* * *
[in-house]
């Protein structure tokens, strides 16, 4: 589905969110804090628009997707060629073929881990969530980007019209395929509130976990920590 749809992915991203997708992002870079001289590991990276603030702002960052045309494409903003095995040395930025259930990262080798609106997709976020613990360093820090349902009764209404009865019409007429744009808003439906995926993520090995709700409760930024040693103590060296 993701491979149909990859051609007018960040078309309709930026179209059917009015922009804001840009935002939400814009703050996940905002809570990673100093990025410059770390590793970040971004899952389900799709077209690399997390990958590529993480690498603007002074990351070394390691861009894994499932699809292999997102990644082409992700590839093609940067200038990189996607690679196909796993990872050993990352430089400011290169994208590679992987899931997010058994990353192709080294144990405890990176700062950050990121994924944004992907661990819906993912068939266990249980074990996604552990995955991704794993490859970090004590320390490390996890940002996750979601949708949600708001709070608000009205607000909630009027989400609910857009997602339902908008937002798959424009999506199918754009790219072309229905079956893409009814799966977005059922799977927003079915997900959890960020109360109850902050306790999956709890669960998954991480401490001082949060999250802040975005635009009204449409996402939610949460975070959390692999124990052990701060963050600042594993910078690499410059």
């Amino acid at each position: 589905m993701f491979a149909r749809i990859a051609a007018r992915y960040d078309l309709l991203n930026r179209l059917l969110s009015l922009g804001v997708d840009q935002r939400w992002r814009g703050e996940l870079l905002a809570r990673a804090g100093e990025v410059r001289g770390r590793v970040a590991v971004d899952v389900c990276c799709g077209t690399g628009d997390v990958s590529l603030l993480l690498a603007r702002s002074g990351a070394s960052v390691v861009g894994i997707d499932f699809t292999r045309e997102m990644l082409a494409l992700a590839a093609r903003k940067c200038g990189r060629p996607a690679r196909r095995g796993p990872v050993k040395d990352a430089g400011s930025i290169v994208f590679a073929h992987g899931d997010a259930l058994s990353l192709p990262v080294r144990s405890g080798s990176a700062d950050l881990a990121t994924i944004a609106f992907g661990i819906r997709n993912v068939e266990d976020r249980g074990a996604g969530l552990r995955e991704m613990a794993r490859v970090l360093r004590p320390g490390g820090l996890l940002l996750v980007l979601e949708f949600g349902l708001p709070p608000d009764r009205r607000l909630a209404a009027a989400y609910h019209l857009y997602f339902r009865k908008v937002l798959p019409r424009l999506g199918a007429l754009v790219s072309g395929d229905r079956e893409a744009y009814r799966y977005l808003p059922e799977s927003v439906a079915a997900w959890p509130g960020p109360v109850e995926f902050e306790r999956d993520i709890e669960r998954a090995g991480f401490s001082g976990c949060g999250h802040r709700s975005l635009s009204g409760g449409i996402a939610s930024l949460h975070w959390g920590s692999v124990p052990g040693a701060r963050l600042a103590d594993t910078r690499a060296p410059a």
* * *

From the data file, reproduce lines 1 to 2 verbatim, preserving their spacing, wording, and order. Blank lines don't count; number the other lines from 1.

[in-house]
């Protein structure tokens, strides 16, 4: 589905969110804090628009997707060629073929881990969530980007019209395929509130976990920590 749809992915991203997708992002870079001289590991990276603030702002960052045309494409903003095995040395930025259930990262080798609106997709976020613990360093820090349902009764209404009865019409007429744009808003439906995926993520090995709700409760930024040693103590060296 993701491979149909990859051609007018960040078309309709930026179209059917009015922009804001840009935002939400814009703050996940905002809570990673100093990025410059770390590793970040971004899952389900799709077209690399997390990958590529993480690498603007002074990351070394390691861009894994499932699809292999997102990644082409992700590839093609940067200038990189996607690679196909796993990872050993990352430089400011290169994208590679992987899931997010058994990353192709080294144990405890990176700062950050990121994924944004992907661990819906993912068939266990249980074990996604552990995955991704794993490859970090004590320390490390996890940002996750979601949708949600708001709070608000009205607000909630009027989400609910857009997602339902908008937002798959424009999506199918754009790219072309229905079956893409009814799966977005059922799977927003079915997900959890960020109360109850902050306790999956709890669960998954991480401490001082949060999250802040975005635009009204449409996402939610949460975070959390692999124990052990701060963050600042594993910078690499410059």